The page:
Productivity main driver behind renewed video conferencing adoption

Productivity is the main driver behind companies using video conferencing, not environmental or costs factors, according to a study.

Firms are encouraging the use of online meetings to help employees save time, be more productive and less stressed, said a study of 150 IT professionals by research firm Quocirca. Over 40 per cent of large companies have a formal, enforced policy encouraging employees to hold their meetings online or via video rather than travel.

But cost-cutting and environmental issues also factor in, especially for companies that are yet to try modern video conferencing technology, said Quocirca principal analyst Rob Bamforth. "The reason for making an investment for those who haven't already used video conferencing is they thought it would save money on travel and help save the environment," he said.

Saving travel time isn't the only productivity boost, as people are less likely to drag out meetings held by video than they are in person. "It seems to be changing how people work in terms of approaching meetings," Bamforth said. "Not just with travel time, but other communications and changing the assumption of how much time you'll spend in the meeting... You can get to a conclusion more rapidly, instead of just being there for sake of it."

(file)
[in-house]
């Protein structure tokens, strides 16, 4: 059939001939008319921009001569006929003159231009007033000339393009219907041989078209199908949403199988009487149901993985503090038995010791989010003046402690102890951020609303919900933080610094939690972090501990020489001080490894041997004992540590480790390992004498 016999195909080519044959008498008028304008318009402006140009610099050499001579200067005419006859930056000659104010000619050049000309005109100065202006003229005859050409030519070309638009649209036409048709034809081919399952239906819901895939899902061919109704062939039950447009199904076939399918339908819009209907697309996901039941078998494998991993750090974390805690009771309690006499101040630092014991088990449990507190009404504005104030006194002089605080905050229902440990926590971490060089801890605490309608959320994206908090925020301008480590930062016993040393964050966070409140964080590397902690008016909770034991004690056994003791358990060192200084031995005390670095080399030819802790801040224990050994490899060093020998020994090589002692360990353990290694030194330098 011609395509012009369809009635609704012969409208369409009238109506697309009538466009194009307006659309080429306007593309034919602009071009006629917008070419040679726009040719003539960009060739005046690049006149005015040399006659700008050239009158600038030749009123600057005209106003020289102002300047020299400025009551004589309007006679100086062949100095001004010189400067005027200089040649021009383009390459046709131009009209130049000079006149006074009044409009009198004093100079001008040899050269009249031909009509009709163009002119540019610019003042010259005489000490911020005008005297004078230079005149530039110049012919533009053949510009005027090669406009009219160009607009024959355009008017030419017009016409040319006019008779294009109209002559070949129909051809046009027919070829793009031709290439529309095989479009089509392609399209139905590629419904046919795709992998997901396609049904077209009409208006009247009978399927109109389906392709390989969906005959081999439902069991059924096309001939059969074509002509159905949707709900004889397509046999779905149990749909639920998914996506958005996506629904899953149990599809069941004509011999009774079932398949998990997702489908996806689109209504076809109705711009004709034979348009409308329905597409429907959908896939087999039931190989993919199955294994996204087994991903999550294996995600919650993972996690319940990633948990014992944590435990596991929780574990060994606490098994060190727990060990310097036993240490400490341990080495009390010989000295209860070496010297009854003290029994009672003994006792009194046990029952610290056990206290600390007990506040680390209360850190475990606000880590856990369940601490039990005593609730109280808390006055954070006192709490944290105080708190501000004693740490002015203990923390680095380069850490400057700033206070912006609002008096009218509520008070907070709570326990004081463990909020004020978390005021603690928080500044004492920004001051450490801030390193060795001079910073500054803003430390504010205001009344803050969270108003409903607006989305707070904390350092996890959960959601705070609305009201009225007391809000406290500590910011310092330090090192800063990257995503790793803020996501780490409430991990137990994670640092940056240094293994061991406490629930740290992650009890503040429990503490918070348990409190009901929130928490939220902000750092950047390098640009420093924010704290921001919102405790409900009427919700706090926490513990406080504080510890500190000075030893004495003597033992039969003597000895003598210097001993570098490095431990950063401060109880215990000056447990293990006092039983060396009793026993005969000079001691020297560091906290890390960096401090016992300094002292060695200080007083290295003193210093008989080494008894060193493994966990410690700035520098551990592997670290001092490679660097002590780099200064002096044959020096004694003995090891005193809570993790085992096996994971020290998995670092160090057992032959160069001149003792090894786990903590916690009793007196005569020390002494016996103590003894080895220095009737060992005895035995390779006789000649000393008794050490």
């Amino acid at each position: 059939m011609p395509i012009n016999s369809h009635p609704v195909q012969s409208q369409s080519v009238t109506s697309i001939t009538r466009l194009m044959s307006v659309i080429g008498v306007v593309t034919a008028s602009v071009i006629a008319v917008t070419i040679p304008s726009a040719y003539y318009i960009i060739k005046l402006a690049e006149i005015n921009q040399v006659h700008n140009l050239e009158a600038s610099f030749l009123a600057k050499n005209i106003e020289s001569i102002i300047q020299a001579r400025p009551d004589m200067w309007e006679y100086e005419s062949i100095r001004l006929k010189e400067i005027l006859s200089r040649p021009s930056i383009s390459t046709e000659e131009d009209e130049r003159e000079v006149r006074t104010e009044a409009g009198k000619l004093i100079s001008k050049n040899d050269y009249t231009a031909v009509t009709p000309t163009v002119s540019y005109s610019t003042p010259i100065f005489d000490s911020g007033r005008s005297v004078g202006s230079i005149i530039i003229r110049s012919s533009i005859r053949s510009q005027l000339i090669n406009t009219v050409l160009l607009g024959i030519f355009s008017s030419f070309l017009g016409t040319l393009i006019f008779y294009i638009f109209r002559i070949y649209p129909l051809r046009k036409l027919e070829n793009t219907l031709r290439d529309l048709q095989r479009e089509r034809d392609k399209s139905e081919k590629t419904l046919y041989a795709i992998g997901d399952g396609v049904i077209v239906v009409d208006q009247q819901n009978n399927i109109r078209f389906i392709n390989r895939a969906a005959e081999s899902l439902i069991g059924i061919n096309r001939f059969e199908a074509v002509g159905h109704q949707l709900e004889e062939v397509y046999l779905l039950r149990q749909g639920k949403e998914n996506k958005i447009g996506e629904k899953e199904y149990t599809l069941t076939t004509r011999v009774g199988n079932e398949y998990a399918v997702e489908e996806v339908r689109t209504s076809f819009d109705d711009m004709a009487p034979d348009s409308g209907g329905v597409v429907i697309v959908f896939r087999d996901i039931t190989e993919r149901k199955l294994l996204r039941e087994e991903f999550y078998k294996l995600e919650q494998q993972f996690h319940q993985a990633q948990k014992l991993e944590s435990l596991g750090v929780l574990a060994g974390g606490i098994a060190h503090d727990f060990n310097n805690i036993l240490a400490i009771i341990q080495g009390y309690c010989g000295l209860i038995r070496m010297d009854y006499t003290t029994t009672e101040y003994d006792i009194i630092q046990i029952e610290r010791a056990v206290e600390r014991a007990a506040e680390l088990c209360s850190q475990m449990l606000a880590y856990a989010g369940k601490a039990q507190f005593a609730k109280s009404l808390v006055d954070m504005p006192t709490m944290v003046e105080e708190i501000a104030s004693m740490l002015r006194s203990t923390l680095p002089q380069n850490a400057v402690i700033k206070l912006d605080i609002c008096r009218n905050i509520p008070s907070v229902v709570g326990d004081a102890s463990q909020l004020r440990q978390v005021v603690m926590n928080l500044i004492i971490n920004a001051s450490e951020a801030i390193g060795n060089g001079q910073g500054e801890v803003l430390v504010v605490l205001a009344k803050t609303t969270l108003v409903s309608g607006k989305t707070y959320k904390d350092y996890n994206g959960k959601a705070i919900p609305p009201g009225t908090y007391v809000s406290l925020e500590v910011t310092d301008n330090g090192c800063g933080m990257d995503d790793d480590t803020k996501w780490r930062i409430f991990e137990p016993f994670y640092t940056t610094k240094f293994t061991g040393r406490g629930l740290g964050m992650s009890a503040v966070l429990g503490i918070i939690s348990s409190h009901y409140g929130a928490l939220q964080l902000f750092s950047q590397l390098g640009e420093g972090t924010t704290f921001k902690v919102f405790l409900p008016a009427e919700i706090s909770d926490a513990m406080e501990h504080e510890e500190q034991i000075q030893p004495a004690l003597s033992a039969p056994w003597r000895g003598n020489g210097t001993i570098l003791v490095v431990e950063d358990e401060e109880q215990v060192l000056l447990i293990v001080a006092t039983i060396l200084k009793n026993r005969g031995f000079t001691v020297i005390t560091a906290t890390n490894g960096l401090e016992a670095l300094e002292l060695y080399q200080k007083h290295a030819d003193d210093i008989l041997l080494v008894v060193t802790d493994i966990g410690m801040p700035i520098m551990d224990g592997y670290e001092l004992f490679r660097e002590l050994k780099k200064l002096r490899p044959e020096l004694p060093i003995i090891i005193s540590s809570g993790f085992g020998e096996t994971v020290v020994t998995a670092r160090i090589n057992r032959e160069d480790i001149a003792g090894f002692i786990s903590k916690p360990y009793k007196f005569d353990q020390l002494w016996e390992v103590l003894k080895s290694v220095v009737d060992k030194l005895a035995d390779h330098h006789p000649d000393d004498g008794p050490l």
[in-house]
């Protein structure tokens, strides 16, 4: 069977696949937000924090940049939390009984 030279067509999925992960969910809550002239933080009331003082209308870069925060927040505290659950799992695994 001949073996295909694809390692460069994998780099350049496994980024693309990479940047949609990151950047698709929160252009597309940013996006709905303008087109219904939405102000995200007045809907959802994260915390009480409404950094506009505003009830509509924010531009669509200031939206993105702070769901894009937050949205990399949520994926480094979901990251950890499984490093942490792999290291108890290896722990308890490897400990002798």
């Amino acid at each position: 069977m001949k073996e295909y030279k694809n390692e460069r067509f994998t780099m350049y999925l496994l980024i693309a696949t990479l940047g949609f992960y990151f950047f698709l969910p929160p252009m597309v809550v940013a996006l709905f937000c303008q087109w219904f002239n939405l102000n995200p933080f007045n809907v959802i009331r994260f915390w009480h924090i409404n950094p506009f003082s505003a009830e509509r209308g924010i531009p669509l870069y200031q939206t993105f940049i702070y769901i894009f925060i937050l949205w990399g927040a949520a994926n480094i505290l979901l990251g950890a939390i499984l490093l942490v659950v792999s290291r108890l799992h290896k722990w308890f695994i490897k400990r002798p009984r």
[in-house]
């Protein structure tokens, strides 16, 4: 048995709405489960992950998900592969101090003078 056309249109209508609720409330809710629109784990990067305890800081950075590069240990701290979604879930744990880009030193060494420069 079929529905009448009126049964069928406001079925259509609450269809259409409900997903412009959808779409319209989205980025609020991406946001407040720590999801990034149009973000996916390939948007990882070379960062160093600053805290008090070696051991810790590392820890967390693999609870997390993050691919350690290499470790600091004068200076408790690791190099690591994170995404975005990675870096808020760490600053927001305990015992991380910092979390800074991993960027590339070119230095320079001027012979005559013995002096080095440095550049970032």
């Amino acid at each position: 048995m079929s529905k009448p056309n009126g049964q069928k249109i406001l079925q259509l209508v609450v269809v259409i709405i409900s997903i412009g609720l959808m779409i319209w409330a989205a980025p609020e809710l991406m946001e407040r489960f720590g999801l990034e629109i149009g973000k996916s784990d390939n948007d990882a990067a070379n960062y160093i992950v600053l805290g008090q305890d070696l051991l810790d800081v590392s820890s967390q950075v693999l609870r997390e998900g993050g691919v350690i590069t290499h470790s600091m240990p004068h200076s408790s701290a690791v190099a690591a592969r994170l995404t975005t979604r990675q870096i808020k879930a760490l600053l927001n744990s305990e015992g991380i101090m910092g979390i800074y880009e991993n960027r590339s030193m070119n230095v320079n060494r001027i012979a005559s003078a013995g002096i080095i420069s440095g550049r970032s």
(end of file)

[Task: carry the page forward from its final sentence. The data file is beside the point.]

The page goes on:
But such communication methods bring new problems, Bamforth warned. Most people find meeting over video conferencing isn't easy, but users of any communication method tend to automatically lower their expectation levels, he said, and either speak more slowly or otherwise compensate for the differences.

Some 80 per cent of employees with access to video conferencing facilities say it's just not as good as the real thing. Phone calls are still the most popular form of communication, inside and outside the company, followed closely by email and face-to-face meetings.

Bamforth predicts that will change as a younger employees move into the workforce. "It's different for younger generations who will be more used to it," said Bamforth. "To them, it will no longer be special, but just be part of the infrastructure."